Query Builder Methods
The ObjectQuery class supports both LINQ to Entities and Entity SQL queries against a conceptual model. ObjectQuery also implements a set of query builder methods that can be used to sequentially construct query commands that are equivalent to Entity SQL. The following are the query builder methods of ObjectQuery, along with the equivalent Entity SQL statements:
|ObjectQuery method||Entity SQL statement|
Each query builder method returns a new instance of ObjectQuery. This enables you to construct a query the result set of which is based on the operations of the sequence of preceding ObjectQuery instances. The following example demonstrates how to use the Where method to filter returned Product objects by ProductID.
// Return Product objects with the specified ID. ObjectQuery<Product> query = context.Products .Where("it.ProductID = @product", new ObjectParameter("product", productId));
Because an ObjectQuery implements IQueryable and IEnumerable, it is possible to combine the query builder methods implemented by ObjectQuery with LINQ-specific standard query operator methods, such as First or Count. Unlike query builder methods, LINQ operators do not return an ObjectQuery. For more information, see the Standard Query Operators Overview topic in the Visual Studio 2008 documentation.
By default, an ObjectQuery returns zero or more entity objects of a specific type. Calling subsequent query methods, such as Where and OrderBy, affects the collection of objects returned by the original ObjectQuery. Some methods, such as Select and GroupBy, return a projection of the data as a DbDataRecord instead of an entity type. For more information, see Object Queries. The following example returns a collection of DbDataRecord objects that contain nested SalesOrderHeader entity types.
// Define a query that returns a nested // DbDataRecord for the projection. ObjectQuery<DbDataRecord> query = context.Contacts.Select("it.FirstName, " + "it.LastName, it.SalesOrderHeaders") .Where("it.LastName = @ln", new ObjectParameter("ln", lastName));
Although query builder methods are applied sequentially, it is possible to construct the same type of nested sub-queries that are supported by Entity SQL. To do this, you must include the sub-query as Entity SQL in the method. The following example uses an Entity SQL SELECT sub-query within the Select method to include LastName records, nested in a result set and sorted alphabetically by the first letter of the last name:
// Define the query with a GROUP BY clause that returns // a set of nested LastName records grouped by first letter. ObjectQuery<DbDataRecord> query = context.Contacts .GroupBy("SUBSTRING(it.LastName, 1, 1) AS ln", "ln") .Select("it.ln AS ln, (SELECT c1.LastName " + "FROM AdventureWorksEntities.Contacts AS c1 " + "WHERE SubString(c1.LastName, 1, 1) = it.ln) AS CONTACT") .OrderBy("it.ln");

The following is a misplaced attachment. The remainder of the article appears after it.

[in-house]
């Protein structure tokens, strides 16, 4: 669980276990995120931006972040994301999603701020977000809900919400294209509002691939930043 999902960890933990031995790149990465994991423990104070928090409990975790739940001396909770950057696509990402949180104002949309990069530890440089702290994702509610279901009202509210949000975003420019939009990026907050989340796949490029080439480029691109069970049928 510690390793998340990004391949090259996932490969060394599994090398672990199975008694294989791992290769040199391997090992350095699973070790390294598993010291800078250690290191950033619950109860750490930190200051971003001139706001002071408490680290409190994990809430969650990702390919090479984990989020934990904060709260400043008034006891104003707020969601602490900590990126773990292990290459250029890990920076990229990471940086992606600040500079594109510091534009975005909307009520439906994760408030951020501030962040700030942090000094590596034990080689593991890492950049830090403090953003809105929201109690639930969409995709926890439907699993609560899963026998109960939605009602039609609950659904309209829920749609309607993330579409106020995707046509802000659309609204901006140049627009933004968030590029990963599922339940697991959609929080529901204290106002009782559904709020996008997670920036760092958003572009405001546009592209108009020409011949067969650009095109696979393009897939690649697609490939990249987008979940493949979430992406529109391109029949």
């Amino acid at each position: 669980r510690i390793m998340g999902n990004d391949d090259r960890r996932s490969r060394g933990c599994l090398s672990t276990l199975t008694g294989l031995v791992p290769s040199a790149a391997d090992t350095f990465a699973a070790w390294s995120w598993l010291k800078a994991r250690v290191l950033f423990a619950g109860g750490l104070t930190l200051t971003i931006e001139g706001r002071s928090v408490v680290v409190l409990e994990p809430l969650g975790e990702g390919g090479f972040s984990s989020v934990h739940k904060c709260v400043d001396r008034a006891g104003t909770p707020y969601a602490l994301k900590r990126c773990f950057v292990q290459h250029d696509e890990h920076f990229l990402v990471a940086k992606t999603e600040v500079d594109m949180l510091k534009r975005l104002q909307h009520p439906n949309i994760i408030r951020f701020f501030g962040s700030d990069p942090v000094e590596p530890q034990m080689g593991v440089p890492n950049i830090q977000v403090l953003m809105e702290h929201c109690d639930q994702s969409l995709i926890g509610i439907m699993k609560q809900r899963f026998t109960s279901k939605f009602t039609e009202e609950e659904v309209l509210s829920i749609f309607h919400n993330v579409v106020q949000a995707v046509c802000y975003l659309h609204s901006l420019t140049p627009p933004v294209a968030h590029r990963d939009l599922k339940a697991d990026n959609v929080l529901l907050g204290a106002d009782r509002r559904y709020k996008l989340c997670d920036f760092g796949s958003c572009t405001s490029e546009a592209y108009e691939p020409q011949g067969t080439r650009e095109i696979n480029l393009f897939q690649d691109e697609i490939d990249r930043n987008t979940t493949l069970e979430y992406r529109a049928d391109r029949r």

Query builder methods are applied sequentially to construct a cumulative query command. This means that the current ObjectQuery command is treated like a sub-query to which the current method is applied.
|The CommandText property returns the command for the ObjectQuery instance.|
In a query builder method, you refer to the current ObjectQuery command by using an alias. By default, the string "it" is the alias that represents the current command, as in the following example:
int cost = 10; // Return Product objects with a standard cost // above 10 dollars. ObjectQuery<Product> productQuery = context.Products .Where("it.StandardCost > @cost", new ObjectParameter("cost", cost));
When you set the Name property of an ObjectQuery, that value become the alias in subsequent methods. The following example extends the previous one by setting name of the ObjectQuery to "product" and then using this alias in the subsequent OrderBy method:
int cost = 10; // Return Product objects with a standard cost // above 10 dollars. ObjectQuery<Product> productQuery = context.Products .Where("it.StandardCost > @cost", new ObjectParameter("cost", cost)); // Set the Name property for the query and then // use that name as the alias in the subsequent // OrderBy method. productQuery.Name = "product"; ObjectQuery<Product> filteredProduct = productQuery .OrderBy("product.ProductID");
All query builder methods that take an Entity SQL string input also support parameterized queries. Parameter names in Entity SQL are defined in query expressions with the at (@) symbol as a prefix. For more information, see Parameters. Parameters are passed to query builder methods as an array of ObjectParameter instances. The following example passes two parameters to the Where method:
// Get the contacts with the specified name. ObjectQuery<Contact> contactQuery = context.Contacts .Where("it.LastName = @ln AND it.FirstName = @fn", new ObjectParameter("ln", lastName), new ObjectParameter("fn", firstName));
Considerations for Using Parameters
The following considerations apply when using parameters with query builder methods:
The parameters passed to query builder methods are aggregated by subsequent instances of ObjectQuery in the sequence. They can be accessed using the Parameters property. After they have been added, parameters can be removed from the collection and the collection can be cleared, as long as the query has not been compiled or executed. Parameter names cannot be changed, but values can be changed at any time.
Parameters must be unique in the ObjectParameterCollection. There cannot be two parameters in the collection with the same name.
When using composition methods, such as Union, UnionAll, Intersect and Except, the parameter collections are merged. An exception is thrown when the sets of parameters are incompatible, incomplete, or when the same name exists in the parameter collections of both queries.